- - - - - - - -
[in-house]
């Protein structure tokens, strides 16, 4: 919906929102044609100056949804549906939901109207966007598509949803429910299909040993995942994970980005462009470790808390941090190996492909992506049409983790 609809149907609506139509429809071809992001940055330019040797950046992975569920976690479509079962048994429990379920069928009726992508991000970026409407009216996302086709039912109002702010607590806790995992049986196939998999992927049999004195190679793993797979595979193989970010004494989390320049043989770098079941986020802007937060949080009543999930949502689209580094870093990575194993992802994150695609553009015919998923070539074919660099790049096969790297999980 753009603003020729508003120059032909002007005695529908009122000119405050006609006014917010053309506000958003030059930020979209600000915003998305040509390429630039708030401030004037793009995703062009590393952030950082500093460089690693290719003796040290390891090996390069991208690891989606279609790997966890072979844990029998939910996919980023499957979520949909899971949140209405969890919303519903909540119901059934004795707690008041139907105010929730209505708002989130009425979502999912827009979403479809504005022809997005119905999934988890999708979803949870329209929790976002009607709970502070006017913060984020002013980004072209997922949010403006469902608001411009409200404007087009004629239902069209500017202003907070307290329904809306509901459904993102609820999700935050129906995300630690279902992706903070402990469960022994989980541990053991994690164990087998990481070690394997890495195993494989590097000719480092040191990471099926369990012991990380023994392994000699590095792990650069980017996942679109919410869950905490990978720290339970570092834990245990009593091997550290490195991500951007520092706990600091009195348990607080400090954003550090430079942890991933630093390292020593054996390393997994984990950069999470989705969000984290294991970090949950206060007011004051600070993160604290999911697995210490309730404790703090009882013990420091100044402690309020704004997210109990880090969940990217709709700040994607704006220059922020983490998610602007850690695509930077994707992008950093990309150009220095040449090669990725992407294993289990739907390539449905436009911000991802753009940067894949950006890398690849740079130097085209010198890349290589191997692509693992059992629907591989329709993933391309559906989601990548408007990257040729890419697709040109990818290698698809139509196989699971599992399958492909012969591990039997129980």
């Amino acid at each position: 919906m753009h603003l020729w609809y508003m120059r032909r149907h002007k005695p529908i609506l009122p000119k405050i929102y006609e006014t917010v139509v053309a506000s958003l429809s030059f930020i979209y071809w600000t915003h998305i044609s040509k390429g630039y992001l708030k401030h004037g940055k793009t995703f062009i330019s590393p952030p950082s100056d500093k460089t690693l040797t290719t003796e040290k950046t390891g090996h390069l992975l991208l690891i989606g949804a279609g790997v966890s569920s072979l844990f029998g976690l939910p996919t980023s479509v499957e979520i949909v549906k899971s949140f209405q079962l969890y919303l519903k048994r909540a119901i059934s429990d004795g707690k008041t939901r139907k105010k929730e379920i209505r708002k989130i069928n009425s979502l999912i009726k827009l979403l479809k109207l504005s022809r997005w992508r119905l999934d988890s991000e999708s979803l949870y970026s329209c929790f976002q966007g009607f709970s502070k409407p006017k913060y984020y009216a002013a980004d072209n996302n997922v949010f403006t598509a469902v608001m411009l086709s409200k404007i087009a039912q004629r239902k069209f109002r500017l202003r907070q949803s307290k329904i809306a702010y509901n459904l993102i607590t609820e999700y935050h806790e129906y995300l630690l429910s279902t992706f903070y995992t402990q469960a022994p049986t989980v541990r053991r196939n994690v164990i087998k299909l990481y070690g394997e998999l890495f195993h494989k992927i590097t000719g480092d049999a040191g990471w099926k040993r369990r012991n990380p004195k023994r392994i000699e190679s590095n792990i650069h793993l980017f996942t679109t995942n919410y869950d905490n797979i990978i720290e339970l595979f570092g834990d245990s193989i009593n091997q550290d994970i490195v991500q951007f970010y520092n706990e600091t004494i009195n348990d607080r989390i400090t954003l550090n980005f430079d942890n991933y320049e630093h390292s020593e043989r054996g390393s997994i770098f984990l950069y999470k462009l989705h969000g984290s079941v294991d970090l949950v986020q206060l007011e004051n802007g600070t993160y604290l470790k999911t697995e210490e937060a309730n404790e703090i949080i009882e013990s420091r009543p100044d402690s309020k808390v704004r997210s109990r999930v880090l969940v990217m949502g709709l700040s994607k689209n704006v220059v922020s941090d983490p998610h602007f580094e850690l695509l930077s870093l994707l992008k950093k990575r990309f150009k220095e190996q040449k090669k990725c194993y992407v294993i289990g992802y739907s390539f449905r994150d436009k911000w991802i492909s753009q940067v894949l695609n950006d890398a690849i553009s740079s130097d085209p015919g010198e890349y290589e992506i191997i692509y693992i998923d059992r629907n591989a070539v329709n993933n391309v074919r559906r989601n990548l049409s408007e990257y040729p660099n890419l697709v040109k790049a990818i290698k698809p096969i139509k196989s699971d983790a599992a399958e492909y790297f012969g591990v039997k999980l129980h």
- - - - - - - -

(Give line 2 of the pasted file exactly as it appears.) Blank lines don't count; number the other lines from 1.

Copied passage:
């Protein structure tokens, strides 16, 4: 919906929102044609100056949804549906939901109207966007598509949803429910299909040993995942994970980005462009470790808390941090190996492909992506049409983790 609809149907609506139509429809071809992001940055330019040797950046992975569920976690479509079962048994429990379920069928009726992508991000970026409407009216996302086709039912109002702010607590806790995992049986196939998999992927049999004195190679793993797979595979193989970010004494989390320049043989770098079941986020802007937060949080009543999930949502689209580094870093990575194993992802994150695609553009015919998923070539074919660099790049096969790297999980 753009603003020729508003120059032909002007005695529908009122000119405050006609006014917010053309506000958003030059930020979209600000915003998305040509390429630039708030401030004037793009995703062009590393952030950082500093460089690693290719003796040290390891090996390069991208690891989606279609790997966890072979844990029998939910996919980023499957979520949909899971949140209405969890919303519903909540119901059934004795707690008041139907105010929730209505708002989130009425979502999912827009979403479809504005022809997005119905999934988890999708979803949870329209929790976002009607709970502070006017913060984020002013980004072209997922949010403006469902608001411009409200404007087009004629239902069209500017202003907070307290329904809306509901459904993102609820999700935050129906995300630690279902992706903070402990469960022994989980541990053991994690164990087998990481070690394997890495195993494989590097000719480092040191990471099926369990012991990380023994392994000699590095792990650069980017996942679109919410869950905490990978720290339970570092834990245990009593091997550290490195991500951007520092706990600091009195348990607080400090954003550090430079942890991933630093390292020593054996390393997994984990950069999470989705969000984290294991970090949950206060007011004051600070993160604290999911697995210490309730404790703090009882013990420091100044402690309020704004997210109990880090969940990217709709700040994607704006220059922020983490998610602007850690695509930077994707992008950093990309150009220095040449090669990725992407294993289990739907390539449905436009911000991802753009940067894949950006890398690849740079130097085209010198890349290589191997692509693992059992629907591989329709993933391309559906989601990548408007990257040729890419697709040109990818290698698809139509196989699971599992399958492909012969591990039997129980």